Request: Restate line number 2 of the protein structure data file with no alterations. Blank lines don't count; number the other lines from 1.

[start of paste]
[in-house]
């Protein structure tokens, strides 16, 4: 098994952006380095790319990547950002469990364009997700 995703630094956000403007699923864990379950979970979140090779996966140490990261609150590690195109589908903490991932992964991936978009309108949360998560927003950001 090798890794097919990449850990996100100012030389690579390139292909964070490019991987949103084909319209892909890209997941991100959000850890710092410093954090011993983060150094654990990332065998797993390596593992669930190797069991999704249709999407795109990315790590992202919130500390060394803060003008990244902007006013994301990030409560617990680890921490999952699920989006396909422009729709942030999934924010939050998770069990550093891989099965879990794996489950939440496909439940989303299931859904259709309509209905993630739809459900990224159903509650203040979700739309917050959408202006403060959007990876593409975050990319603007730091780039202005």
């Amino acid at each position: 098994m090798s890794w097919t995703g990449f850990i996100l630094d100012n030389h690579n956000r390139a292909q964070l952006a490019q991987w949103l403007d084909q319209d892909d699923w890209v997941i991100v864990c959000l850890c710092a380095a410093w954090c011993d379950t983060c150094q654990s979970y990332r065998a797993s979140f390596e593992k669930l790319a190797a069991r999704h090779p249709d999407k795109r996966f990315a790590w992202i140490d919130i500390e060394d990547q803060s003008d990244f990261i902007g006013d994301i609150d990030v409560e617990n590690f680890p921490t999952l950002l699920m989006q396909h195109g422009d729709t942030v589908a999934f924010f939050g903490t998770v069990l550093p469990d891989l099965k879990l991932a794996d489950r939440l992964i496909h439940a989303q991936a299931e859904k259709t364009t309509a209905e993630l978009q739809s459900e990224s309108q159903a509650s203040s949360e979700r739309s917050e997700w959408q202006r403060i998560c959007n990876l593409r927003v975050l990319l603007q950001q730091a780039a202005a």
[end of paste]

């Protein structure tokens, strides 16, 4: 098994952006380095790319990547950002469990364009997700 995703630094956000403007699923864990379950979970979140090779996966140490990261609150590690195109589908903490991932992964991936978009309108949360998560927003950001 090798890794097919990449850990996100100012030389690579390139292909964070490019991987949103084909319209892909890209997941991100959000850890710092410093954090011993983060150094654990990332065998797993390596593992669930190797069991999704249709999407795109990315790590992202919130500390060394803060003008990244902007006013994301990030409560617990680890921490999952699920989006396909422009729709942030999934924010939050998770069990550093891989099965879990794996489950939440496909439940989303299931859904259709309509209905993630739809459900990224159903509650203040979700739309917050959408202006403060959007990876593409975050990319603007730091780039202005």